No direct scientific evidence suggests that stress causes hair to turn gray, states WebMD. There does seem to be a correlation of prolonged stress and the acceleration of grey hair in some people, but the process of "going gray" is part of a multivariable equation.
A type of cell called melanocytes is responsible for creating melanin, which in turn is responsible for adding pigment to hair. As people age, the ability for the melanocytes to produce hair color pigments begins to deteriorate, and gray hairs appear. Because stress can have numerous effects on the body, including advanced aging, it is speculated that stress is a factor in hair turning grey, but there is no direct evidence, notes the Scientific American.
Huffington Post argues that stressful events can lead a person to eat poorly and possibly suffer various nutritional deficiencies that alter the individual's natural hair color, however, hair graying is largely controlled by genetics. During the first stages of graying, it is possible for gray hairs to become repigmented and regain their original color as they grow out.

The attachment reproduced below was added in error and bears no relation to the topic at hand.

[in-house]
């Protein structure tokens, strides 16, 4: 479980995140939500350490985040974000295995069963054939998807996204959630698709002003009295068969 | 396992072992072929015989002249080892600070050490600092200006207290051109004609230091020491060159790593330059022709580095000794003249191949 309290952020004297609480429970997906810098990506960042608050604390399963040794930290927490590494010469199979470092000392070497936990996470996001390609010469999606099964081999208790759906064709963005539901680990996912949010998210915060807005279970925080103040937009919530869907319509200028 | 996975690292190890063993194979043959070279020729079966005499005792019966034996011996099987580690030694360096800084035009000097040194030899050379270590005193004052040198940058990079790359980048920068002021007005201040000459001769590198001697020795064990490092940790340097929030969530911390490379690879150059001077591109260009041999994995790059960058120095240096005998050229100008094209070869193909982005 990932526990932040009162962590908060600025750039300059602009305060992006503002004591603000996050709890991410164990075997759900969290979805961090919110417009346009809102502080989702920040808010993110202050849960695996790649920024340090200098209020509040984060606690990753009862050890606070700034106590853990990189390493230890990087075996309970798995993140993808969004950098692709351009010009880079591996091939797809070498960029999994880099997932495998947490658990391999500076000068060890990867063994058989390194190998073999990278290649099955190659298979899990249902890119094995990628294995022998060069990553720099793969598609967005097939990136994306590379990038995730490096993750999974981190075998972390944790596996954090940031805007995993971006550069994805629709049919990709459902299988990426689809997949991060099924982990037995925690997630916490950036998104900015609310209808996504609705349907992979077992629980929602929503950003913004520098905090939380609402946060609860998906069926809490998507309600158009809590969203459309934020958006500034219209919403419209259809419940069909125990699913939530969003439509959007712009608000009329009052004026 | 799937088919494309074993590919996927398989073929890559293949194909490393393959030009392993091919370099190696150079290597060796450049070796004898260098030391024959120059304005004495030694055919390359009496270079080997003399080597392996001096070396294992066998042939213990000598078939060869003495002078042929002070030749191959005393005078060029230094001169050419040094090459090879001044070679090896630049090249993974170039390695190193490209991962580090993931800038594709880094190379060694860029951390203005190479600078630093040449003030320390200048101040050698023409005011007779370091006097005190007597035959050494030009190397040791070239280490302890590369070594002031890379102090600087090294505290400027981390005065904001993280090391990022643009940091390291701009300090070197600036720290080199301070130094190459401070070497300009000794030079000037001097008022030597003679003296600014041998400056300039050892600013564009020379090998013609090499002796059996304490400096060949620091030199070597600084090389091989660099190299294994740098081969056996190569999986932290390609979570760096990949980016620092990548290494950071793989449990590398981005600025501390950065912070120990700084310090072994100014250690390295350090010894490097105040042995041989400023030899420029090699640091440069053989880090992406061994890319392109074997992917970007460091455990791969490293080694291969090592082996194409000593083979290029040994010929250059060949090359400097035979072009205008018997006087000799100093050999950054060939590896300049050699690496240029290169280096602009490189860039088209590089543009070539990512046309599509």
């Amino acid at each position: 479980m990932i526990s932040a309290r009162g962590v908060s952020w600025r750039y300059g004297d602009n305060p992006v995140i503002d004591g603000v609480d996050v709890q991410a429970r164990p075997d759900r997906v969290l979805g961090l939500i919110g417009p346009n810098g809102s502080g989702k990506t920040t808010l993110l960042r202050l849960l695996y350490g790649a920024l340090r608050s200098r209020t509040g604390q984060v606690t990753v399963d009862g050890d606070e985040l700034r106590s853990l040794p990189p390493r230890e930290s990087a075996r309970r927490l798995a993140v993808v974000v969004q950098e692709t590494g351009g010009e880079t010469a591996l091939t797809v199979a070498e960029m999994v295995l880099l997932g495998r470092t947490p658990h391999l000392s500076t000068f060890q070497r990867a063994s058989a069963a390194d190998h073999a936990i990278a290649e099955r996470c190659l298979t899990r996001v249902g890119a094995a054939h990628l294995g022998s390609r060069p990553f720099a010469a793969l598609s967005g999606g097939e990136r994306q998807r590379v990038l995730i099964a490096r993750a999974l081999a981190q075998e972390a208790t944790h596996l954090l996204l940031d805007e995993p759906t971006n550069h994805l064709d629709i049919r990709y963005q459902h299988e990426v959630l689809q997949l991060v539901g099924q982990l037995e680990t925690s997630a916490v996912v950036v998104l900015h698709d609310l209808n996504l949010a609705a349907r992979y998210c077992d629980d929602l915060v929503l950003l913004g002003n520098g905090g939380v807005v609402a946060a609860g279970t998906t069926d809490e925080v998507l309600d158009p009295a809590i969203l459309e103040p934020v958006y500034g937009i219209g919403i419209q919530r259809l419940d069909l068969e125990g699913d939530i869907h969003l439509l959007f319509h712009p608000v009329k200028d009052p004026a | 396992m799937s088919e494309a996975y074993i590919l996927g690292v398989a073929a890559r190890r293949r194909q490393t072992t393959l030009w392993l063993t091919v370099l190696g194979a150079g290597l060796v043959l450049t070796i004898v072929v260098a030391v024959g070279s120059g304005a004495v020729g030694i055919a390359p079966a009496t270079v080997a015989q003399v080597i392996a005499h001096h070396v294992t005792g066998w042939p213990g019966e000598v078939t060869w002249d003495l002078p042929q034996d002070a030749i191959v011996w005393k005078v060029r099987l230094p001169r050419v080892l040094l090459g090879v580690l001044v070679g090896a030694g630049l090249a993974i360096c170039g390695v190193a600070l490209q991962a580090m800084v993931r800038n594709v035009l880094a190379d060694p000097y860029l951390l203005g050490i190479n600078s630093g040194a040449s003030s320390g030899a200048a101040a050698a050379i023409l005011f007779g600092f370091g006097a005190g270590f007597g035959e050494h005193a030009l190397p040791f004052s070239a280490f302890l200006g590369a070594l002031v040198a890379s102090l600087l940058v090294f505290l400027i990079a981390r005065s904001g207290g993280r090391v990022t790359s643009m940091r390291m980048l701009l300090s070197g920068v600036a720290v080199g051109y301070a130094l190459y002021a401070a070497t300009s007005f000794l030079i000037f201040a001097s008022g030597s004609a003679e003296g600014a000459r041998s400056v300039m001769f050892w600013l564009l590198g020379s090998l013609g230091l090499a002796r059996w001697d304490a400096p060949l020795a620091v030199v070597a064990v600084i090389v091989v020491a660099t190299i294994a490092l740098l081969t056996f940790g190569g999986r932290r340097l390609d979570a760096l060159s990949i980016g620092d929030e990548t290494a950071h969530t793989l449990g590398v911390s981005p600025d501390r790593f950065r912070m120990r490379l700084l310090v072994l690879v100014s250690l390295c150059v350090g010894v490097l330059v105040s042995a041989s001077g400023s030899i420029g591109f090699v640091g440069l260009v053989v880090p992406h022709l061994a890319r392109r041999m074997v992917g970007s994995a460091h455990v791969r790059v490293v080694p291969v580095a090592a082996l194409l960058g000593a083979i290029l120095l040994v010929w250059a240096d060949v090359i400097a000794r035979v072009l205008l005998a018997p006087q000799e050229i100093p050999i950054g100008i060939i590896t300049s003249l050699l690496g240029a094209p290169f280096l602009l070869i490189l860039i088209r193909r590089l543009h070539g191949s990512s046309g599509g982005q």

The belief that stress contributes to hair graying is commonly based on the evidence that U.S. presidents seem to age rapidly during their four or eight years in office, explains HowStuffWorks. This is likely due to their age, as most gray hair begins appearing between 30 and 35 years old, and many presidents are well into middle age by the time they take office. It is normal for men to turn gray during this phase, and white males tend to gray earlier than black men, notes Edmonds. People usually begin to get gray hair around the same age as their parents did, so that is the best predictor of when a person's hair color will change.